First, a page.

We’re always pleased when jewelry reveals some of it secrets through hallmarks, maker’s marks and engraved details. However, some jewelry are meant to keep secrets; artisans have built compartments to protect the wearer’s valuables and tokens of significance, and encase them in some seriously fabulous materials.
Fashionable and functional in the 19th century, “Coach covers” are attachable orbs that cloaked valuable earrings to protect the wearer in transit (we assume from villainous highwaymen). Once the wearer arrived at her destination, she could remove the covers and let her diamonds out.
Jewelry that incorporated a loved one’s hair became popular in the seventeenth century and remained in fashion until the end of the nineteenth century. Pieces could be given as both a sentimental gesture (Queen Victoria gave hair jewelry throughout her life) or included as part of mourning jewelry to further personalize the token of remembrance. Jewelry with a glass plate built in, as well as some daintier antique lockets, most likely held beautifully woven hair; period jewelers were skilled at braiding and working it into compartments of brooches, pendants and rings.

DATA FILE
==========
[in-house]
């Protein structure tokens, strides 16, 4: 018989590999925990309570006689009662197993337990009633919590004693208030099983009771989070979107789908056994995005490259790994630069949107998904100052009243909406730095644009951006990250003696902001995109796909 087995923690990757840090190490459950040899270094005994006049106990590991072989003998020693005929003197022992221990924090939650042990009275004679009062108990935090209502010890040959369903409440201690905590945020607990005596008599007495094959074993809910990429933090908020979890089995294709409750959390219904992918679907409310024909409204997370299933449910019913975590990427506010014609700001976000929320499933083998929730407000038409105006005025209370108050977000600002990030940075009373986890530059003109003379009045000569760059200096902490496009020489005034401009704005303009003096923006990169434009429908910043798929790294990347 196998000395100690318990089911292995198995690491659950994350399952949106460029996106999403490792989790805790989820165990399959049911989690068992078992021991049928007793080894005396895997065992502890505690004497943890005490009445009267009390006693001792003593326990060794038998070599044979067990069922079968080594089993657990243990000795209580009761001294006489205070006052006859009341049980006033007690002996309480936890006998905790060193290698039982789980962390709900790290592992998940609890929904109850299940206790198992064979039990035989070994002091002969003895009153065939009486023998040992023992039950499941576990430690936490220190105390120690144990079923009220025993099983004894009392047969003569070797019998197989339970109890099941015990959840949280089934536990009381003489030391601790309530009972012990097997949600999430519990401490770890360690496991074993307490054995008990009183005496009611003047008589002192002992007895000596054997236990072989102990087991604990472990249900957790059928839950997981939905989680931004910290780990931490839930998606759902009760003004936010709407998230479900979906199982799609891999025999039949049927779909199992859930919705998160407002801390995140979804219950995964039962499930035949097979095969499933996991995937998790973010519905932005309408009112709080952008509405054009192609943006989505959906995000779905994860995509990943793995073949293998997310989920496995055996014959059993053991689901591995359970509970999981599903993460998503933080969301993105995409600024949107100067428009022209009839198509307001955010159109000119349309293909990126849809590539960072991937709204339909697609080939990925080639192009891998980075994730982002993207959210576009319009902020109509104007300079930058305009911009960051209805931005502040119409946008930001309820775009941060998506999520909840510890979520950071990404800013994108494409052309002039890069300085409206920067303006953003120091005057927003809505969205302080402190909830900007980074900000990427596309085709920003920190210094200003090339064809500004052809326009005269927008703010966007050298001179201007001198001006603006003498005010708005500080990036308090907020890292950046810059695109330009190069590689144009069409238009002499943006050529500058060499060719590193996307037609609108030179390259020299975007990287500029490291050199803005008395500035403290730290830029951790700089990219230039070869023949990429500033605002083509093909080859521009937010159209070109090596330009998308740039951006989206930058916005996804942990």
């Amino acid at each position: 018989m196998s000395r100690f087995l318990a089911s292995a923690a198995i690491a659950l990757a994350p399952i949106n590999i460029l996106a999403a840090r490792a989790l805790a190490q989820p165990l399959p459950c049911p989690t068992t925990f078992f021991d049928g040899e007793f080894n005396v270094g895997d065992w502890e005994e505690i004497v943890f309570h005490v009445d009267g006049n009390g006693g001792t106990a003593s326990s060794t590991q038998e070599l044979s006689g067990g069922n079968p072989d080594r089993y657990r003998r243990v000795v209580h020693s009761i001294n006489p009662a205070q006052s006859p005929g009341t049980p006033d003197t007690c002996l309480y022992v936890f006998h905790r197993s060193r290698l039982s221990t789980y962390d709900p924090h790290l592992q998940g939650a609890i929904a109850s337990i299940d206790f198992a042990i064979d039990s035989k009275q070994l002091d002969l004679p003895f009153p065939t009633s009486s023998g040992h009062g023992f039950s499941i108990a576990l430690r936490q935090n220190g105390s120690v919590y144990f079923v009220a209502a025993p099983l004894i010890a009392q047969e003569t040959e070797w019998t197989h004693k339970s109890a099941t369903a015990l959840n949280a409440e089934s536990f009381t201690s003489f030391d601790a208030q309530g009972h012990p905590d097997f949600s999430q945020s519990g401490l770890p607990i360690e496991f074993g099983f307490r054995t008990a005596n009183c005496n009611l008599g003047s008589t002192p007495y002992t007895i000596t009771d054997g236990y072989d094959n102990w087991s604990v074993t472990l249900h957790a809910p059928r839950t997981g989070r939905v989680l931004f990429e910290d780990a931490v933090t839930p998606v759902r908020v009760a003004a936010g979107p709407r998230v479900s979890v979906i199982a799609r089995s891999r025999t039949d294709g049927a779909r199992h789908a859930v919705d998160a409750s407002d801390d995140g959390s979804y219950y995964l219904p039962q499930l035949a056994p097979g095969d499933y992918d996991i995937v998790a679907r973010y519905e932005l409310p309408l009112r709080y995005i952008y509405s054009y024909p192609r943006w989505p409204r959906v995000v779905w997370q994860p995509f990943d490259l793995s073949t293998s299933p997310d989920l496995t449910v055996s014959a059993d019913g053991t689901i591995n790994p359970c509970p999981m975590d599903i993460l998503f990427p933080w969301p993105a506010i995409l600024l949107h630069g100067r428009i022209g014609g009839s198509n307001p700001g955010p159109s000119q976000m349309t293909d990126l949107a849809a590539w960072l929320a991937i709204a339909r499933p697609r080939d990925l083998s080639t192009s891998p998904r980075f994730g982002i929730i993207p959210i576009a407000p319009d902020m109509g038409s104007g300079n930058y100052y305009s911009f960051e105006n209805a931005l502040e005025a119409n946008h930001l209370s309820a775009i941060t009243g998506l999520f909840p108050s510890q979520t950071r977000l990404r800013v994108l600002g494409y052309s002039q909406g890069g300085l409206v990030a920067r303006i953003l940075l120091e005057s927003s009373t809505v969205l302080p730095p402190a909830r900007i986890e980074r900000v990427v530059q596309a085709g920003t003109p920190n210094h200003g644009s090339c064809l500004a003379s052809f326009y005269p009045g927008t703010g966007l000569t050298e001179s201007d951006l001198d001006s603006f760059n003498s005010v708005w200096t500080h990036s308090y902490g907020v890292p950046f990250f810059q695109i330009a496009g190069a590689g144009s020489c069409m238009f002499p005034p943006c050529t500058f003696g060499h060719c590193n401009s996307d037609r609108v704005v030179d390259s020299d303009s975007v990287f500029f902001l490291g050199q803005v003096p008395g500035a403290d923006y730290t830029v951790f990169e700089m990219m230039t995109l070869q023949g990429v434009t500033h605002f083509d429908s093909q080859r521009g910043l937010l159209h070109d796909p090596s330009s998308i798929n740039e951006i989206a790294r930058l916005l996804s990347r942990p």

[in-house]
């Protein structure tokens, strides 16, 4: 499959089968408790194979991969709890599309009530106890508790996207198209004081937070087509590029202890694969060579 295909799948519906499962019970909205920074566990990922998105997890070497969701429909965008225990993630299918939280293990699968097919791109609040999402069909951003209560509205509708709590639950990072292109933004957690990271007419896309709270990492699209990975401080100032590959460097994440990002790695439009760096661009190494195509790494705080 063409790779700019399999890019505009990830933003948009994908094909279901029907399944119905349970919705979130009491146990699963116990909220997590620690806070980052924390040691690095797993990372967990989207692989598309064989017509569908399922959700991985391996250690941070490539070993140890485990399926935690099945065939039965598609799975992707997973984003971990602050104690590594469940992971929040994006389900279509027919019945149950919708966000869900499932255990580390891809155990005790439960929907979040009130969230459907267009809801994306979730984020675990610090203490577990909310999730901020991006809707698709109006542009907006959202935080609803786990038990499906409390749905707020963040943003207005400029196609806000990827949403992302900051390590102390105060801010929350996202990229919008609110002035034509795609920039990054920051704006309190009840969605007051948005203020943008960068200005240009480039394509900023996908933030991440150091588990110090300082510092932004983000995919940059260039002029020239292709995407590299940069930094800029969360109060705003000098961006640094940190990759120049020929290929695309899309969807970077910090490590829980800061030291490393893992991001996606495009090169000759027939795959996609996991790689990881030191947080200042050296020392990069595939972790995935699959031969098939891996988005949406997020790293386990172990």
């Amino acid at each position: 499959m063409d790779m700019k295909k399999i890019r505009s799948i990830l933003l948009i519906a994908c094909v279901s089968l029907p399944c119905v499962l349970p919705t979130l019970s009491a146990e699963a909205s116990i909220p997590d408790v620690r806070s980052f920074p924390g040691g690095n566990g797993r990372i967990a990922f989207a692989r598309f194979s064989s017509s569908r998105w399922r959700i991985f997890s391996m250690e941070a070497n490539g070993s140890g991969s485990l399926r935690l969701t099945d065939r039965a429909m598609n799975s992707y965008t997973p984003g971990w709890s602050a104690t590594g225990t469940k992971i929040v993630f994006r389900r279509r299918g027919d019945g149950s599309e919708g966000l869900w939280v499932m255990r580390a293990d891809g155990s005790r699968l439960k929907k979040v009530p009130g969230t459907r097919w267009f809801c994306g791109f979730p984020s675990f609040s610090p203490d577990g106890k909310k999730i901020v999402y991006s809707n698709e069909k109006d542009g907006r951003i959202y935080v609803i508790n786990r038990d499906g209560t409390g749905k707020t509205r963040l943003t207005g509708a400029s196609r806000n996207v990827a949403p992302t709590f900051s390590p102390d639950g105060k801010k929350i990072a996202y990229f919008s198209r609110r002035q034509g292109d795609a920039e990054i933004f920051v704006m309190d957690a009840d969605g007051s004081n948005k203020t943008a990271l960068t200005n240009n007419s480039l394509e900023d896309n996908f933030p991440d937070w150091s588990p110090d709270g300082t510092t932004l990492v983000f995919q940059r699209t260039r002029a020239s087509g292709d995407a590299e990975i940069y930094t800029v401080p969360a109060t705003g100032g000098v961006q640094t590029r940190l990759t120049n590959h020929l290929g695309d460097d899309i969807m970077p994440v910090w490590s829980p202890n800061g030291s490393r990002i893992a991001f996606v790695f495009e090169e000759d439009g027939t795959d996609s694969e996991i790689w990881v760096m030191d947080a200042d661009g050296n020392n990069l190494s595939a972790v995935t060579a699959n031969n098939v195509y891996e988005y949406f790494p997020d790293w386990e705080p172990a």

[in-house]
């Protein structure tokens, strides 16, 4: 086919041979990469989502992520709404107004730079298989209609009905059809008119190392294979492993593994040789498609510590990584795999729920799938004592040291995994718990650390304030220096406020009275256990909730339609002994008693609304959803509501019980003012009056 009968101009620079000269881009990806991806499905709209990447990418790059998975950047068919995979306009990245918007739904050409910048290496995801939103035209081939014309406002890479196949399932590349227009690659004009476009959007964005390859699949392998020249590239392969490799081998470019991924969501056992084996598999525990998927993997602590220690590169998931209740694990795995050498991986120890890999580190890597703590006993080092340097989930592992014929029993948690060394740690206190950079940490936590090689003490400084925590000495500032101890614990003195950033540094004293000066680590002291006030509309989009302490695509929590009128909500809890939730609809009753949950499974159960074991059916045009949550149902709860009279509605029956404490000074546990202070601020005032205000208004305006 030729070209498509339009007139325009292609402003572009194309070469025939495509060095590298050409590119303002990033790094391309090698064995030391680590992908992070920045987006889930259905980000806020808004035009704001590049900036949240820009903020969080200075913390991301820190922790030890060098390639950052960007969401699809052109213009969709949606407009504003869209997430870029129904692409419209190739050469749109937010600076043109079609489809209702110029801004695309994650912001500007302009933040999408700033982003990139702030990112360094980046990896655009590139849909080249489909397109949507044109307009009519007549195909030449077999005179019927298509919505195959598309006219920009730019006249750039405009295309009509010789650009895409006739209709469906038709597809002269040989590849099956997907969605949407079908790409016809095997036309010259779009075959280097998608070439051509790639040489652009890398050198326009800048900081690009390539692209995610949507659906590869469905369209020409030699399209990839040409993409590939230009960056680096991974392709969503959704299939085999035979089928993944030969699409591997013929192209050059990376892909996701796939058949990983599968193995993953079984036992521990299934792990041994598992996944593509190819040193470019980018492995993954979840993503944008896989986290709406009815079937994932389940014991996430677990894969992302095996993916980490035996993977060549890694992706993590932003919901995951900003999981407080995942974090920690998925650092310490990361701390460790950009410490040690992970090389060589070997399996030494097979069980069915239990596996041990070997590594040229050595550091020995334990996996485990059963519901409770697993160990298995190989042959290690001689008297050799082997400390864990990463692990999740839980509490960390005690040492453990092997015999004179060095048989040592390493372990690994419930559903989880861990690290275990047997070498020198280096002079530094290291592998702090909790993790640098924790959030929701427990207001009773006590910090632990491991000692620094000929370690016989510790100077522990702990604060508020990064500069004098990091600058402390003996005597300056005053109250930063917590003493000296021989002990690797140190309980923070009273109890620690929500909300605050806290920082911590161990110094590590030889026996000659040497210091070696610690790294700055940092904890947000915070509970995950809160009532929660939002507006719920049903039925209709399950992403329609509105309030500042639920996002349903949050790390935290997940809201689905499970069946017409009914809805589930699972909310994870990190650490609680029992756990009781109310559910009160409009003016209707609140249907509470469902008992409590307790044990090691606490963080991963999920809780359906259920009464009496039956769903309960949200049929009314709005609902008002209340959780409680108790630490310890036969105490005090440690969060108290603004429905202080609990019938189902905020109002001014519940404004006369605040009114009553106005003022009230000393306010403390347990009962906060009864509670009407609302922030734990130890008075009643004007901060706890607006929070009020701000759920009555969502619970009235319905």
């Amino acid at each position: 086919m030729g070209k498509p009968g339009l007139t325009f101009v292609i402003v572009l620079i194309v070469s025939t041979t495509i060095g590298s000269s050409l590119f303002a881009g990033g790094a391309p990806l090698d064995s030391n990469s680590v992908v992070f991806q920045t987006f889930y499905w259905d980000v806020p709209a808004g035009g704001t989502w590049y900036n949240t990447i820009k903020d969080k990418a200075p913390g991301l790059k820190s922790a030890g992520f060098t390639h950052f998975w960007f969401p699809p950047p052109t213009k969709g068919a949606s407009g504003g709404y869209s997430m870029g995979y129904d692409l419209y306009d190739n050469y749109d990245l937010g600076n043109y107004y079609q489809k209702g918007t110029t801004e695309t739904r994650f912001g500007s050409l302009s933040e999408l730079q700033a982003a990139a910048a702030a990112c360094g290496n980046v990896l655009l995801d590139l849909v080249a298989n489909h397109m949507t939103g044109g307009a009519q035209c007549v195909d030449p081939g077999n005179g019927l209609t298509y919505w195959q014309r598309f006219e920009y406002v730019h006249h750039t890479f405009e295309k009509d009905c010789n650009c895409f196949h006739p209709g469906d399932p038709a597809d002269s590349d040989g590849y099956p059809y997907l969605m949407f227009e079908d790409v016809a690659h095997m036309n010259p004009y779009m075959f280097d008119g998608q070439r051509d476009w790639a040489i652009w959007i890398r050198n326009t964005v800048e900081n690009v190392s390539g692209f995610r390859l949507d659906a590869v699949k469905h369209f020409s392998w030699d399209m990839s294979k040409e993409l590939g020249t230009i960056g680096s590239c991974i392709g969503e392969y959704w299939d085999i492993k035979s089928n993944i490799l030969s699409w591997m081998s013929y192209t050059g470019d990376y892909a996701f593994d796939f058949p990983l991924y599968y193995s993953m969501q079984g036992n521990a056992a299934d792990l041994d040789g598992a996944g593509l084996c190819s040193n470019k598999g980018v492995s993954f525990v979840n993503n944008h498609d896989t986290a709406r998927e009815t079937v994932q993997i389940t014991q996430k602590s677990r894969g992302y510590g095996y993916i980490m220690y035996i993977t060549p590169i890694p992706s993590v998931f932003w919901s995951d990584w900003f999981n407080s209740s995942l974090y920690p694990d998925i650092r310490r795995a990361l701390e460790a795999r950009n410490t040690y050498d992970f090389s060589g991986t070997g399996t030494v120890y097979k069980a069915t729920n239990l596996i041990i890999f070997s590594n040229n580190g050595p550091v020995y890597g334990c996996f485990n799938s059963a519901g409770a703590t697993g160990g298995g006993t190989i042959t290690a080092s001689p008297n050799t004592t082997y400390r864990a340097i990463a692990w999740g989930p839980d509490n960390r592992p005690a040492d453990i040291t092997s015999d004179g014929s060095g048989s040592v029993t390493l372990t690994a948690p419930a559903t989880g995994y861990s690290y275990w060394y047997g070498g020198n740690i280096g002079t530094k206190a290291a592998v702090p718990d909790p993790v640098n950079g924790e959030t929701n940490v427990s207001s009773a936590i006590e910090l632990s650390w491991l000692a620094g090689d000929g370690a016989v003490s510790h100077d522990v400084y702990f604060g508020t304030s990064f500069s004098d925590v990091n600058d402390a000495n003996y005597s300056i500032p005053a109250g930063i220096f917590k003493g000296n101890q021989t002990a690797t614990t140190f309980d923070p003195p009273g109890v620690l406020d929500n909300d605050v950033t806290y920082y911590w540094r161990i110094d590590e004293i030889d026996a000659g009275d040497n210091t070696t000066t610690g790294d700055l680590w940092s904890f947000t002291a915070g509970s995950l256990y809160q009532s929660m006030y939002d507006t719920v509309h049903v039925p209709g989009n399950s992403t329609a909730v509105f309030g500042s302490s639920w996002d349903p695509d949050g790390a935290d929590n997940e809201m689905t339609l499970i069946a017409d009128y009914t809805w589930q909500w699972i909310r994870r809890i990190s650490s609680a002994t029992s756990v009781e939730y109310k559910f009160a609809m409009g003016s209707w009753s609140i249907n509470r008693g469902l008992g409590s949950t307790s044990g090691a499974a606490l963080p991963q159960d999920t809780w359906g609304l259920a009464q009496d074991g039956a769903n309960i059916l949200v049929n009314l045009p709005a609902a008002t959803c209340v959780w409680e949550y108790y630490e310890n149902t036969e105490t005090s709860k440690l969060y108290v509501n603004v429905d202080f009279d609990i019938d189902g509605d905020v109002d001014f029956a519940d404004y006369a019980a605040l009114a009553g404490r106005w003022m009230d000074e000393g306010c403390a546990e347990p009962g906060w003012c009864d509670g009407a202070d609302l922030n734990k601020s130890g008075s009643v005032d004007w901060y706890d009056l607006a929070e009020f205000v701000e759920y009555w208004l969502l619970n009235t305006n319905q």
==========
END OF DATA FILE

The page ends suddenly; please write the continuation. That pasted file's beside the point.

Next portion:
Small ring compartments may have held other secrets besides hair. Rings crafted with a small lidded compartment for herbs, or something more sinister, are mentioned in ancient texts. Famous locket ring wearers included Elizabeth I and members of the powerful Borgia family. The ring’s use in fictional and real life drama buoyed their popularity in the 16th through 19th centuries.
Larger locket pendants became fashionable c. 1860-1880, coinciding with increasing availability of portrait photography – for the first time, images could be created and mounted into jewelry that didn’t require the skill of a miniature portrait painter. Today, with the help of image resizing, we can put pictures into those small jewelry compartments so they may once again hold treasured mementos.